We ask Haley Kalil about her love of medical biology and her new social media campaign encouraging STEM among young women.
Your parents were both mechanical engineers. Were you pressured into the subject, or were you naturally drawn to it?
I wouldn’t call it pressure; I would call it a nudge. They saw that I was naturally drawn to the human body and biology, so they encouraged me to pursue that. Normally, women are pressured to get out of those fields because they think ‘Oh, you’re a girl, you should be doing this instead.’ When I was younger, I was in upper-level physics classes, and I was one of only a few women in my class. There’s nothing more powerful than an intelligent woman, so I’m glad my parents encouraged me.
If it weren’t for your parents’ involvement in the field, do you think you still would have had an initial love for STEM?
It made classes more accessible, but I’ve always had a love for it. They encouraged me to persevere, though. In elementary school, everyone is learning the same things at the same time so taking science and math didn’t mean anything. But in high school and college, I noticed the gender disparity more clearly as we were able to choose our classes. In upper-level physics, I was one of four women in a class of over 50. I remember my organic chemistry professor sitting me down in his office and telling me “I want you to know that you can do this. You are one of the most talented people in my class.” From someone outside of my family and friends to tell me they were proud of me and believed in me, it helped me to believe in myself and keep going.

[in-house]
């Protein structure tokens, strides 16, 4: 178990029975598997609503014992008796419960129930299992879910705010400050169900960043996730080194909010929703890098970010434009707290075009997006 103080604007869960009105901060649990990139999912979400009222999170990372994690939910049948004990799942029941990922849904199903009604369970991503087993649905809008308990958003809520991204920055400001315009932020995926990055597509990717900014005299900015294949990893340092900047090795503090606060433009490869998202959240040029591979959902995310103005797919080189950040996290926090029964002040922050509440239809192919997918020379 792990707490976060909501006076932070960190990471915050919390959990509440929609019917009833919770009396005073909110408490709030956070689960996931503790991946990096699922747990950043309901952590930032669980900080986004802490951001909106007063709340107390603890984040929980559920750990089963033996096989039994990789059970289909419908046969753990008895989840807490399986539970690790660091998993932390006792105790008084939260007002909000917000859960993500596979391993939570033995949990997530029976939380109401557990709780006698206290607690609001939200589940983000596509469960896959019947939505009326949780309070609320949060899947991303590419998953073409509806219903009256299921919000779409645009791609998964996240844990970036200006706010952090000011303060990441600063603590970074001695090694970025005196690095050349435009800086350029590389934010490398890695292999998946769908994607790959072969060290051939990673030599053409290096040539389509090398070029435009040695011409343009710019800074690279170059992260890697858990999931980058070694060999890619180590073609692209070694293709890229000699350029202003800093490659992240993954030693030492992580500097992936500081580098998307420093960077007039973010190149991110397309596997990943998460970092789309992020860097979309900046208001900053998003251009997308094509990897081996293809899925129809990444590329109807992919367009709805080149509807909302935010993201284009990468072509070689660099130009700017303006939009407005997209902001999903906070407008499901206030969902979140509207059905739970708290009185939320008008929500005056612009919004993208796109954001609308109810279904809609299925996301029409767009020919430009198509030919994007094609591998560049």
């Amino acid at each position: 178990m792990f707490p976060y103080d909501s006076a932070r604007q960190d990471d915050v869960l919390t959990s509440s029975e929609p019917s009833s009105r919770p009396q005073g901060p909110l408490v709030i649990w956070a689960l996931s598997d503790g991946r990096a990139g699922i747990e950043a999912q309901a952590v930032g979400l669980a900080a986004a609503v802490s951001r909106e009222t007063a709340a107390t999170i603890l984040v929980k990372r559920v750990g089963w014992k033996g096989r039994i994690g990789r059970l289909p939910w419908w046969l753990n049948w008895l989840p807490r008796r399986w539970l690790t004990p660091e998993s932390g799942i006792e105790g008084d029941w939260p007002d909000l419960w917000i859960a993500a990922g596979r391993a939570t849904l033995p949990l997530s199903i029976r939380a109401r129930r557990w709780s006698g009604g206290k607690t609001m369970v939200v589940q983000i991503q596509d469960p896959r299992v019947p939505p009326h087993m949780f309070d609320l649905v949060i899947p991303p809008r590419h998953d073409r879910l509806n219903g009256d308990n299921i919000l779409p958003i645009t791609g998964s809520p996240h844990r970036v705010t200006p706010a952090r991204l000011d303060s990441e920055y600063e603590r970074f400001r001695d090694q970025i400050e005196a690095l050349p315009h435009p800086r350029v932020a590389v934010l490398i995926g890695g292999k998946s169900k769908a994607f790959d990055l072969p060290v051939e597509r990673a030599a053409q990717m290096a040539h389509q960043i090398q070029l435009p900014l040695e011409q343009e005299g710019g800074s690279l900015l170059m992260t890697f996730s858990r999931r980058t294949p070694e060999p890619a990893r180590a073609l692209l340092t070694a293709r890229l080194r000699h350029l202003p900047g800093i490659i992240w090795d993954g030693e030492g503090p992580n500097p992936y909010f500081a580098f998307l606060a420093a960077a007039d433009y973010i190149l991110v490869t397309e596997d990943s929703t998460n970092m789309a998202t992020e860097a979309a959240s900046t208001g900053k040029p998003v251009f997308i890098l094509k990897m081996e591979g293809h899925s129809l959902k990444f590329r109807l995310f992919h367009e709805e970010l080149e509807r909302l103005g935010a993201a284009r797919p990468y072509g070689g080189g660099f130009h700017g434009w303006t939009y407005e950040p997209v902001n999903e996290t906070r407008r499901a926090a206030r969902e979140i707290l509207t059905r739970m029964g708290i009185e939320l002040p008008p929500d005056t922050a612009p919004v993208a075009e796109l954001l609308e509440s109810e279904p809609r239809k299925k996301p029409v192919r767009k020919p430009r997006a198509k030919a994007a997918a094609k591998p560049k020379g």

Tell me about the Nerd Herd and the idea behind it. Where is it now, and where do you see it in 10 years?
I’ve faced many stereotypes in my career as a Sports Illustrated model. There’s an expectation that if you have a career focused around your looks, you can’t also be intelligent. I wanted to show young women that you can be both things. You don’t have to shun femininity to be a nerd, and you don’t have to act dumb for the sake of femininity. I have photos of me in a bikini and me graduating summa cum laude. When I listed my academic degrees and achievements, so many women flooded me with messages telling me that they couldn’t post this or that on social media for fear that their male coworkers would judge them, and they would lose respect at work. Who do you talk to about that feeling? That weird pressure to not even be able to post a vacation photo for fear of being simultaneously sexualized and shamed. The Nerd Herd is all about showing that duality and embracing your intelligence. We want to empower women to love and embrace their bodies and their minds.